The Irish team along with 6 other nations battled the elements on Friday last to compete in the third leg of the Furusiyya Nations Cup series (read news story here). The FEI, together with the course designer, ensured the course was built with the ground conditions taken into consideration. As the horses’ wellbeing is our number 1 priority, we were happy that the decision to jump was the right one, as the lines were straight forward and there was no treble or water jump. It was far from ideal, but not dangerous whatsoever, which was proven by the fact that there were no injuries and all the Irish team horses came out of the competition 100% sound.
The German team opted not to jump, which caused some controversy as under the current rules they will not now be allowed a place in the final in Barcelona this September. That was of course a choice for them and they will have to live with the consequences. However it does throw up a few debates that should be teased out. Firstly, St Gallen is a wonderful show but the excuse that it rained so hard recently is not acceptable in these times. Top-end showjumping is big business and in one way I can’t blame people who may not want to jump in less than top class conditions. The choice facing the St Gallen show is either to improve the footing so that it’s as good as Hickstead and Dublin, or relocate to a sand arena and consider changing their show date. Torrential rain has plagued the show on this date on-and-off for over a decade.
The other point worth looking at, is if it were a 300k Grand Prix would there have been as much talk about the weather? Personally, I don’t think so. I think all competitors would have togged off, but the excuse of only jumping for points and less prize money was a good scapegoat for keeping one’s powder dry in order to chase the big bucks in the coming weeks. In other words the FEI must really focus on making the Nations Cups the best shows in the world both through good venues, top money and offering a lot more ranking points - all incentives that will turn the balance in favour of these great traditional events. Don't get me wrong, shows like the Global Tour have revolutionised the sport and included a global awareness of top class showjumping. But I think that the Nations Cup shows are fantastic as they have loads of competitive classes, and attract a huge audience daily, as opposed to other shows which really only focus on the Grand Prix.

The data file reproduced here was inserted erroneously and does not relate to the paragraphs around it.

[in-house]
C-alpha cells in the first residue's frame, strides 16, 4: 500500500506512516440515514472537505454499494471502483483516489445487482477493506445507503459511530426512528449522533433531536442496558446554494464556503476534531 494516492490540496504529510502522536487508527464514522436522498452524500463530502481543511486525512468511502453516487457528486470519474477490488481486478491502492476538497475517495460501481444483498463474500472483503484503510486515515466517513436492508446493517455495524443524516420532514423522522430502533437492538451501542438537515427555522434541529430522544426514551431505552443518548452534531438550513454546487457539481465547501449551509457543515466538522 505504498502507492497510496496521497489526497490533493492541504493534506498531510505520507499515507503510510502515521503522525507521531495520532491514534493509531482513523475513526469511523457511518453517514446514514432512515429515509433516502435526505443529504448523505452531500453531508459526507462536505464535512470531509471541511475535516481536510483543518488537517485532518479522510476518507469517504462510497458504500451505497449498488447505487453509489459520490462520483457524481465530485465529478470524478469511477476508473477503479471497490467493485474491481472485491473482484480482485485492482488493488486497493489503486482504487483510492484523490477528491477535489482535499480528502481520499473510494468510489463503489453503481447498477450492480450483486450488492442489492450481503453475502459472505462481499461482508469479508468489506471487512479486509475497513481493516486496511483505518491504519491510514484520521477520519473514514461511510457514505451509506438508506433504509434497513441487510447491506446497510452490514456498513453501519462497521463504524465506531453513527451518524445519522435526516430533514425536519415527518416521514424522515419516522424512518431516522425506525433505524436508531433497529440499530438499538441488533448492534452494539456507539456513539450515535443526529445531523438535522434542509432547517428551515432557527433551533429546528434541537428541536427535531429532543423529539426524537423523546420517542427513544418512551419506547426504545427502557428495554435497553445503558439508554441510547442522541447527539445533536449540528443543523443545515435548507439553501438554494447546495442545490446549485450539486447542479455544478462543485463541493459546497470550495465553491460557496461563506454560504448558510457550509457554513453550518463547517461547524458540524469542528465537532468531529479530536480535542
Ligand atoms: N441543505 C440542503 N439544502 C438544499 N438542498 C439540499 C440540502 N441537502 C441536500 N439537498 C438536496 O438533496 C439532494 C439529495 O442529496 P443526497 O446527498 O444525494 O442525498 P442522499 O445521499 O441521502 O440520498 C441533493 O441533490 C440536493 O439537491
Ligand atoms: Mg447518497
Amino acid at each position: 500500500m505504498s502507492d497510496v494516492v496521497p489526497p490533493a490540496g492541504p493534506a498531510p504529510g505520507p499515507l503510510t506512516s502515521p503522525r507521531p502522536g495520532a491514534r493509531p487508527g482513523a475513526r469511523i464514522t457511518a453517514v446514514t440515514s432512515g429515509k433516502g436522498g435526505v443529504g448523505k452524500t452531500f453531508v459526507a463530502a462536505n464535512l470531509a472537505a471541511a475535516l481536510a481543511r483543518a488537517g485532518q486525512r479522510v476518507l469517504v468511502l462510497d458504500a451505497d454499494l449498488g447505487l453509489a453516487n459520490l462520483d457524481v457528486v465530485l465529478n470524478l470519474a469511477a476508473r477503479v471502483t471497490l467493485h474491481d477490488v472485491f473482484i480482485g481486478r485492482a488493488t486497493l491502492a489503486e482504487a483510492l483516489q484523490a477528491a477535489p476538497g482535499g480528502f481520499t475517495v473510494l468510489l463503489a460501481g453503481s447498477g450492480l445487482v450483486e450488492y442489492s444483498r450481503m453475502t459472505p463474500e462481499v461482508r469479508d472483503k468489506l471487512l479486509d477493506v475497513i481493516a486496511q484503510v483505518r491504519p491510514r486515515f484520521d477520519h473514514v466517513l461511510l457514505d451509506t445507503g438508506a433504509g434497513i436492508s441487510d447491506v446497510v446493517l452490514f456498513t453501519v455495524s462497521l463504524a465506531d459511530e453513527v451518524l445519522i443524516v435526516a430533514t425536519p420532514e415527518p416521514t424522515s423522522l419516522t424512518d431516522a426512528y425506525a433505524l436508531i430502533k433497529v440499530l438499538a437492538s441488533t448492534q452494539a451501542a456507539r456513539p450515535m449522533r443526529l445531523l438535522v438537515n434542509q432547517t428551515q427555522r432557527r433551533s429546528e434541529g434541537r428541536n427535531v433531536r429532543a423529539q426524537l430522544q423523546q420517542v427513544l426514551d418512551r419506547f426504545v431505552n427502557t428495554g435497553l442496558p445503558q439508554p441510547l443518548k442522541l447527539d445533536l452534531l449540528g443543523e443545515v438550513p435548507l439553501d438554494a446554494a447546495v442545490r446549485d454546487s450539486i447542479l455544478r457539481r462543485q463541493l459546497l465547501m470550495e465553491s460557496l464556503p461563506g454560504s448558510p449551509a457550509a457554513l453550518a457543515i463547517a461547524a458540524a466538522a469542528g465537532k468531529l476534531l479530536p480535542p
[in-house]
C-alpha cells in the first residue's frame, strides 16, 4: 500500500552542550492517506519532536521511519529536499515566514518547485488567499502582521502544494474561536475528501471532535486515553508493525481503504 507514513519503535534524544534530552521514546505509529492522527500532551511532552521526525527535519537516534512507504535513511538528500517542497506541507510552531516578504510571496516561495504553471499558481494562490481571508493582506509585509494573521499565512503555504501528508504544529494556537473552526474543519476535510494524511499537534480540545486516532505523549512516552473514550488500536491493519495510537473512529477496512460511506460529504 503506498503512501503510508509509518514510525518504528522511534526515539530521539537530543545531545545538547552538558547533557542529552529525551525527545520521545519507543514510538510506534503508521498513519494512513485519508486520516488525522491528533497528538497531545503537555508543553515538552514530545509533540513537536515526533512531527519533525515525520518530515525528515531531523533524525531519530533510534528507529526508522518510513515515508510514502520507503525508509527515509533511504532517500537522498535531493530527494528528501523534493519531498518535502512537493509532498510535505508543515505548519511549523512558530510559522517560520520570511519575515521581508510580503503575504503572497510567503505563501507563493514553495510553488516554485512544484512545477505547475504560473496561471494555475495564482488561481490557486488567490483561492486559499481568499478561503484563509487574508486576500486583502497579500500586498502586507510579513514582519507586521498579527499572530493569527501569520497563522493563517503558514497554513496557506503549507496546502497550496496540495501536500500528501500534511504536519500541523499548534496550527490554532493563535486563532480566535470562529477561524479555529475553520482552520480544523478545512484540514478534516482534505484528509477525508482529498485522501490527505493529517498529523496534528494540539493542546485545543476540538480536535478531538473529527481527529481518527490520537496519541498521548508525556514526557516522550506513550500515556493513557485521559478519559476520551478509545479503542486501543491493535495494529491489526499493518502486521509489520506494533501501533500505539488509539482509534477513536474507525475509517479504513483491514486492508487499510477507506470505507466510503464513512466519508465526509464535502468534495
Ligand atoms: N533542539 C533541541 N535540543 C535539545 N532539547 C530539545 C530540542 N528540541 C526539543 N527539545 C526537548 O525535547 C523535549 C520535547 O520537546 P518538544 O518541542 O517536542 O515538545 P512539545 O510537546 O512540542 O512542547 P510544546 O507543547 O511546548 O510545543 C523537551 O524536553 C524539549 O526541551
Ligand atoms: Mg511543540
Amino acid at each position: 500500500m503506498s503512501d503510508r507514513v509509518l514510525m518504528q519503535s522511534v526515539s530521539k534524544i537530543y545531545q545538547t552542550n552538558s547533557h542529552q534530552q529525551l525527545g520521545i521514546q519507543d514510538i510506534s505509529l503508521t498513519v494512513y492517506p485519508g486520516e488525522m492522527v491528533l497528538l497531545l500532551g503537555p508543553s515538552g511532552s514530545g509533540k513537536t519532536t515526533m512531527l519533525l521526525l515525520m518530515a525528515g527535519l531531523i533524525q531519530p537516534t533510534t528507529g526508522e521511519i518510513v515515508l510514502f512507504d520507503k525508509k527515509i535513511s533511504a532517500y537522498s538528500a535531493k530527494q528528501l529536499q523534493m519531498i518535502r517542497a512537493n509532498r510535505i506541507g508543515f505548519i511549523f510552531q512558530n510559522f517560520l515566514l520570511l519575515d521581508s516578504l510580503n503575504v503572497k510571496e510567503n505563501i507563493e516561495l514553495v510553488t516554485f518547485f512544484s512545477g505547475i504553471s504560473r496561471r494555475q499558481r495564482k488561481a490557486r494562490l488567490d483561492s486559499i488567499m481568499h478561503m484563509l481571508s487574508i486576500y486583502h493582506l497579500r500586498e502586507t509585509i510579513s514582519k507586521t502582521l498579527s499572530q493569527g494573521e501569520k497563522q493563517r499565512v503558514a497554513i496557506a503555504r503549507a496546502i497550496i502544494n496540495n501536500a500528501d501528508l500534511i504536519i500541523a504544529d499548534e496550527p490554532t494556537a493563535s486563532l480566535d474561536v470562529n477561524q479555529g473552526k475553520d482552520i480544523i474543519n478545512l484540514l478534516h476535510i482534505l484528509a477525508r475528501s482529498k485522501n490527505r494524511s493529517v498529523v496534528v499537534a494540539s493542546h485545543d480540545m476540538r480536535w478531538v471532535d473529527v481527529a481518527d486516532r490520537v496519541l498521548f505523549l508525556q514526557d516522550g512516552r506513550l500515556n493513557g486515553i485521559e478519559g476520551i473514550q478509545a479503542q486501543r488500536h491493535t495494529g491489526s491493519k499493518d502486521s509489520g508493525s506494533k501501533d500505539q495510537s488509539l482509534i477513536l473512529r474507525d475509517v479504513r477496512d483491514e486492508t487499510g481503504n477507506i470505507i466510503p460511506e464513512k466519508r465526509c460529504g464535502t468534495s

Obviously we all want the best conditions possible, but it seems that some riders give out less about poor warm up arenas, cramped stabling conditions or other imperfect facilities at the big prize-funded individual shows, while the team shows get a bashing if anything is out of place. The responsibility lies with the sport’s governing body to raise the game and make team jumping what it used to be - the pinnacle of the sport. It will be interesting to see how this series plays out, but the thinkers behind it would need a wake-up call. We must make the game easy to follow. It's far too complicated that even the riders and equestrian press are struggling to make sense of it! Keep it simple would be my advice on coming up with something that works. Seeking audiences from outside the sport is always a challenge, but will remain a distant dream if the ordinary Joe public can’t follow it. For me it’s crazy to have a competition that some guys win, but whose points don't count! It’s impossible for people watching at home to make sense of it all. Globalisation is important and we must strive to be inclusive, but not at the expense that no-one, including ourselves understand the competition!
My top horses have a break this week, but I travel to Lisbon to help Ross who will be riding Carpe Diem on the Irish Team this Friday.
Check back next week for more news,